Tide The other day in the laundry room I noticed the tagline on the box of Tide HE detergent: "With Tide – the results are worth it."

How ballsy.

Not only is Tide coming right out and saying they're more expensive, but in doing so they're creating their own market niche. In a fair-to-moderate worldwide recession, who is going around saying 'we're expensive, but buy us anyway?' Who? Tide, that's who. So while the 'competition' is beating each other up on pricing in the middle-market, Tide is sitting on top of the clean clothes pile – Alone. 

Of course we could go on and on about whether their value is real or perceived, but the job of the brand team is to figure out a way to create separation. Maybe Tide is actually worse than Wisk and has been parlaying on brand nostalgia all this time (i.e., I buy this brand because my mother bought this brand because her mother….).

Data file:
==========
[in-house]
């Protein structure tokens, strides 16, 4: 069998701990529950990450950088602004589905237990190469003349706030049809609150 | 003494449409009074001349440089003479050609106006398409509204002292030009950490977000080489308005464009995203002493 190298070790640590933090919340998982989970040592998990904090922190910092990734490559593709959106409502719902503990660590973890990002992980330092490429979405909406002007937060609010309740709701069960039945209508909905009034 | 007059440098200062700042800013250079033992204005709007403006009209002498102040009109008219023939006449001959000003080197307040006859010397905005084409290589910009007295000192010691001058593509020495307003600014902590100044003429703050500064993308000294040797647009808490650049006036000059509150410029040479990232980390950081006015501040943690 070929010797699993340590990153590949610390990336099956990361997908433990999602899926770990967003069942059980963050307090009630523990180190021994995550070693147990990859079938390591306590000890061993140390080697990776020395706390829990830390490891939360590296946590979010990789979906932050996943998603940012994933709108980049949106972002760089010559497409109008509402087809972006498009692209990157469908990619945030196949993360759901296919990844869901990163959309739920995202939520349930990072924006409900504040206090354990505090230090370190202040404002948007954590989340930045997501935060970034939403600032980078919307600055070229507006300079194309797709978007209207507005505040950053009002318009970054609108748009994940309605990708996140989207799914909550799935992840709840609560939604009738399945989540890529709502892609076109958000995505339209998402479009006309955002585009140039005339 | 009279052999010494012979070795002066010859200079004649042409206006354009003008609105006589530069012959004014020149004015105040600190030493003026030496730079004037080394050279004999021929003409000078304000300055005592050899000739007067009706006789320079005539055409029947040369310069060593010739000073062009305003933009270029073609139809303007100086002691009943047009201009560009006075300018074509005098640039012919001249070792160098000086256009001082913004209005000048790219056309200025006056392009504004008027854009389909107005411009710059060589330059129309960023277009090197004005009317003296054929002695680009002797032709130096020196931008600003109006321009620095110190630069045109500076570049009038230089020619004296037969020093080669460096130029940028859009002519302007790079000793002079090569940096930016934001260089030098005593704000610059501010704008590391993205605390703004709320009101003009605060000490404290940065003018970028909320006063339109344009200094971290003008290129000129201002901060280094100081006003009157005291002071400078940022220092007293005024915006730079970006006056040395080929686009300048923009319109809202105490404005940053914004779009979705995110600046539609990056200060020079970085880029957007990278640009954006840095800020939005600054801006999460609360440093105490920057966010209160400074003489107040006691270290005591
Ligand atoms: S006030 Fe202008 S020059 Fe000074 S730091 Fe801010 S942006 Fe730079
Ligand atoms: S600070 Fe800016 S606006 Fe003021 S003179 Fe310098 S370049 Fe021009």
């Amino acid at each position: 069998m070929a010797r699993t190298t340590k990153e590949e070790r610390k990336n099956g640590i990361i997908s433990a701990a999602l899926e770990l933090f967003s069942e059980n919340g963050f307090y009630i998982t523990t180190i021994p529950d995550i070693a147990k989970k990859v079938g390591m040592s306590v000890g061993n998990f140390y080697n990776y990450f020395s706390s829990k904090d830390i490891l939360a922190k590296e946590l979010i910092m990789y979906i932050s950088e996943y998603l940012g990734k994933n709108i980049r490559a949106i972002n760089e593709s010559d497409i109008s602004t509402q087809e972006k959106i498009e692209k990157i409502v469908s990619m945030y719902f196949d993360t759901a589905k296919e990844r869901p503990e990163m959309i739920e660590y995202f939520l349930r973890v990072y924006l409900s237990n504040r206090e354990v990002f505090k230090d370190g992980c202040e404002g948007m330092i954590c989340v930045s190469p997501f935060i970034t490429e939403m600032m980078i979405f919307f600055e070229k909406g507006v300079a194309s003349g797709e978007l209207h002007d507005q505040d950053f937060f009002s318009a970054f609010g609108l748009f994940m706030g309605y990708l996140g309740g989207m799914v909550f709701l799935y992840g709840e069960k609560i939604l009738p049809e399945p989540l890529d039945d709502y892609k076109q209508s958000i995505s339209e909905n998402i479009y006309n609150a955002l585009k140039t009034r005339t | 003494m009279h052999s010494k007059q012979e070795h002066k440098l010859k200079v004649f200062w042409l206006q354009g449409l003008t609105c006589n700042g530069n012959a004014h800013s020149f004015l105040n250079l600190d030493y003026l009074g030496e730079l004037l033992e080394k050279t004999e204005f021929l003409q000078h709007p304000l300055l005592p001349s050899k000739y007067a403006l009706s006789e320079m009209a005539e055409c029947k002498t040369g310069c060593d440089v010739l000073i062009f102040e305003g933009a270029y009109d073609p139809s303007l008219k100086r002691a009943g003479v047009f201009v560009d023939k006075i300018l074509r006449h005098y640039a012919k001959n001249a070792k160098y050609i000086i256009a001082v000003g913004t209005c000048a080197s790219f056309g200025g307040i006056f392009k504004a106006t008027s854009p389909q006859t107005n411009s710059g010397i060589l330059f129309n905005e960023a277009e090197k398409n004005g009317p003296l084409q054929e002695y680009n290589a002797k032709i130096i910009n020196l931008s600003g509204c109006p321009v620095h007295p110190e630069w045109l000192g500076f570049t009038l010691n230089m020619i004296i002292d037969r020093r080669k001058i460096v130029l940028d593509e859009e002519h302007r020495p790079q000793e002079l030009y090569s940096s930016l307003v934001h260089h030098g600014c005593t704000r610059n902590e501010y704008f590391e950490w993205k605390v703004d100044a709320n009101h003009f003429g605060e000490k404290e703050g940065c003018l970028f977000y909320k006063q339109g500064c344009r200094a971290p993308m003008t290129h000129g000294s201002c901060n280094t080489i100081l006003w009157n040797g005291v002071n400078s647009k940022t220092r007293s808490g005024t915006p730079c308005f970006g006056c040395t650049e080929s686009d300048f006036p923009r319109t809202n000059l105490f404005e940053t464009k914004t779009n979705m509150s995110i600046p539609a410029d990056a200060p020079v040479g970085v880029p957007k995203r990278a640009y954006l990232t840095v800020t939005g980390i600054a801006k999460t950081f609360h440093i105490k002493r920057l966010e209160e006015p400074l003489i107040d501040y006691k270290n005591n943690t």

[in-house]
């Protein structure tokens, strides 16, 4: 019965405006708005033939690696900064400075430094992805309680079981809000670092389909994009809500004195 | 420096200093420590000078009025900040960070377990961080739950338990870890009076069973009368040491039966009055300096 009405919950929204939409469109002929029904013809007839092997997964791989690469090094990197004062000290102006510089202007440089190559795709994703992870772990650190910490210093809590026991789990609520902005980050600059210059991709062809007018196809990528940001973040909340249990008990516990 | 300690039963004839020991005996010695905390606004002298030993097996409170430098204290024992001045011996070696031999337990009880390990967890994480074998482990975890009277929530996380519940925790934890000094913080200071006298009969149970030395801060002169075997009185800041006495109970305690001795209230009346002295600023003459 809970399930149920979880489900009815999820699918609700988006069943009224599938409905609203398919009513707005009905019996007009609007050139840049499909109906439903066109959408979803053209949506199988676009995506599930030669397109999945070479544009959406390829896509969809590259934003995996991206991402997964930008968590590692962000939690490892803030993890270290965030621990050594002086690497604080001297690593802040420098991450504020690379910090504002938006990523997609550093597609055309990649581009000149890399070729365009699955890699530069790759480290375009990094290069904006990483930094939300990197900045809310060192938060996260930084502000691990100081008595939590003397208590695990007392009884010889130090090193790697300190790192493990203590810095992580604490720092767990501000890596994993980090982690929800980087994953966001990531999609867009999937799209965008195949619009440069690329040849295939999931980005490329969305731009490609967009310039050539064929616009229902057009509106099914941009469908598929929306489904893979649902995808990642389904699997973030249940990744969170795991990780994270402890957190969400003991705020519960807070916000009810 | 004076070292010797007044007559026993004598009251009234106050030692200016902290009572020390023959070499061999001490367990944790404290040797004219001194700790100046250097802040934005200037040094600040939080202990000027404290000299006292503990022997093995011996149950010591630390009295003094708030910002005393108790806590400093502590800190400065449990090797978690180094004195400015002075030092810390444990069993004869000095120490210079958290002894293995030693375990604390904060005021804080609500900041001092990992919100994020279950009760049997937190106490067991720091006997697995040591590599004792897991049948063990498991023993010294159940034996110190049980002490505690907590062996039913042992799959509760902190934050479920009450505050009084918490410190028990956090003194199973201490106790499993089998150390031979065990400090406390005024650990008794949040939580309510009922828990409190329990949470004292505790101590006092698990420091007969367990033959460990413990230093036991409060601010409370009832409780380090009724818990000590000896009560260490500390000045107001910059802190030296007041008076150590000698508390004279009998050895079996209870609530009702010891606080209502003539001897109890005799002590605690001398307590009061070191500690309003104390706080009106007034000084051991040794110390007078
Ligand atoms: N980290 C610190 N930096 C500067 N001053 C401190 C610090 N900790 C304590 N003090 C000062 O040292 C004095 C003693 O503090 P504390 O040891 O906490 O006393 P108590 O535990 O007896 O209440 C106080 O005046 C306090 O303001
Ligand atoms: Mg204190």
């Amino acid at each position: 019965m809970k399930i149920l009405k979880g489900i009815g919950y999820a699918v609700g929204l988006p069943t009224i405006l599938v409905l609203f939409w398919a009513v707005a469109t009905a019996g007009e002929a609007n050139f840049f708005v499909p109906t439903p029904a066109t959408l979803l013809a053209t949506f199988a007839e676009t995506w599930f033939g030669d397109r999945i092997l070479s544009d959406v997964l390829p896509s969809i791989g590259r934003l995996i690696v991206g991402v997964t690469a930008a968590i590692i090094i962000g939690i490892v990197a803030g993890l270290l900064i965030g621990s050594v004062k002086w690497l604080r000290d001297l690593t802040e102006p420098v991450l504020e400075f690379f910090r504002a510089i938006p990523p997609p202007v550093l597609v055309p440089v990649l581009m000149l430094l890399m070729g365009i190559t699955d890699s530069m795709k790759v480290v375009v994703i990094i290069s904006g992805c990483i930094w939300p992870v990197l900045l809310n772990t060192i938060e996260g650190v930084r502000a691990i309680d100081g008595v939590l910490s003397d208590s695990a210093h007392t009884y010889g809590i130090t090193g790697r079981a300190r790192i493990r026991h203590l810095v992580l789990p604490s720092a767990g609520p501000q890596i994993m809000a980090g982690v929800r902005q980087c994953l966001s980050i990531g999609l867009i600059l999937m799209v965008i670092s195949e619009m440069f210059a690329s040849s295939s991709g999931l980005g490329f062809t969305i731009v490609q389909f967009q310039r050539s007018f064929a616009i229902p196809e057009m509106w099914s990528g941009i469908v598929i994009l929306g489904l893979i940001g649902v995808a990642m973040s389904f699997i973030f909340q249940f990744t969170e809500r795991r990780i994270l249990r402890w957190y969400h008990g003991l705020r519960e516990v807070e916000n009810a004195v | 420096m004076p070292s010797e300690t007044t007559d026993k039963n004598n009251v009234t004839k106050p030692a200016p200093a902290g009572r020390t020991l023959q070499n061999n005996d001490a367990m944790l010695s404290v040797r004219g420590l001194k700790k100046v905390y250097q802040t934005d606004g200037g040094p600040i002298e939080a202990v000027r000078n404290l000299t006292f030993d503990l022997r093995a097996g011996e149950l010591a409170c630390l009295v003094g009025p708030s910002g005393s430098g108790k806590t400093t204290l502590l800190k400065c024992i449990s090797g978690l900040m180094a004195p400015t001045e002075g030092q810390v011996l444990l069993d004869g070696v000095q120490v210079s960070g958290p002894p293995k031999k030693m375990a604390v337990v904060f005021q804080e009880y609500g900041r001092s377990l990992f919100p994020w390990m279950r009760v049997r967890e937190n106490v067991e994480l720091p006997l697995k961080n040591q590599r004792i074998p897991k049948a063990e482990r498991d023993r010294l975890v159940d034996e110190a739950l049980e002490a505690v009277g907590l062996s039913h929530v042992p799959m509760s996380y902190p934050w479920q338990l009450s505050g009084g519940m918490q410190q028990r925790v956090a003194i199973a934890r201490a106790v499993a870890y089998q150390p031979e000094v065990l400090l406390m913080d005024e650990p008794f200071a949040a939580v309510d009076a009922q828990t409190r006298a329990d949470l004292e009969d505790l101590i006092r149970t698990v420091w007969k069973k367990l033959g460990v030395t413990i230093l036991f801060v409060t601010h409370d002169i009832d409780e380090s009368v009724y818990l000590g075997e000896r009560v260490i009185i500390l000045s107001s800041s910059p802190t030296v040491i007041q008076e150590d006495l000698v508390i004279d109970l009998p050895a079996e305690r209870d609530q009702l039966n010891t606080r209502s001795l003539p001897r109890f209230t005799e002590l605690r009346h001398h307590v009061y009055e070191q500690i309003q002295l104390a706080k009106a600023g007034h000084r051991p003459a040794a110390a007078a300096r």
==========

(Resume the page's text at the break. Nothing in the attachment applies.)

But I don't buy it. My wife does (sorry…that was unfair).

Fact – there is no golden rule. There is no one market research study that trumps all others. There's just not. So to me, when an ad strategy is based on numbers that favor the brand, that's 'taste test' advertising. This kind of strategy is fine as a peripheral element, but has no business as the tip-of-the-spear for an ad campaign.

My point is that Tide don’t hide. It has bigtime brand equity because of its earned value – not perceived. Perception only goes so far. Deception even less so. Tide is the best and can say they're the best because they are the best. But I don’t need a manipulated taste test to tell me that. All I need to know is that my wife spent the extra money.

And you thought there was no truth in advertising.

Jim is a father, husband, copywriter, daydreamer and founder of smashcommunications. Follow him on Twitter at @smashadv

Drink Up this St. Patrick's Day.
In the Name of Love

Jim Mitchem

Writer. Father to daughters. Husband. Ad man. Raised by wolves. @jmitchem on twitter. First novel, Minor King, out now.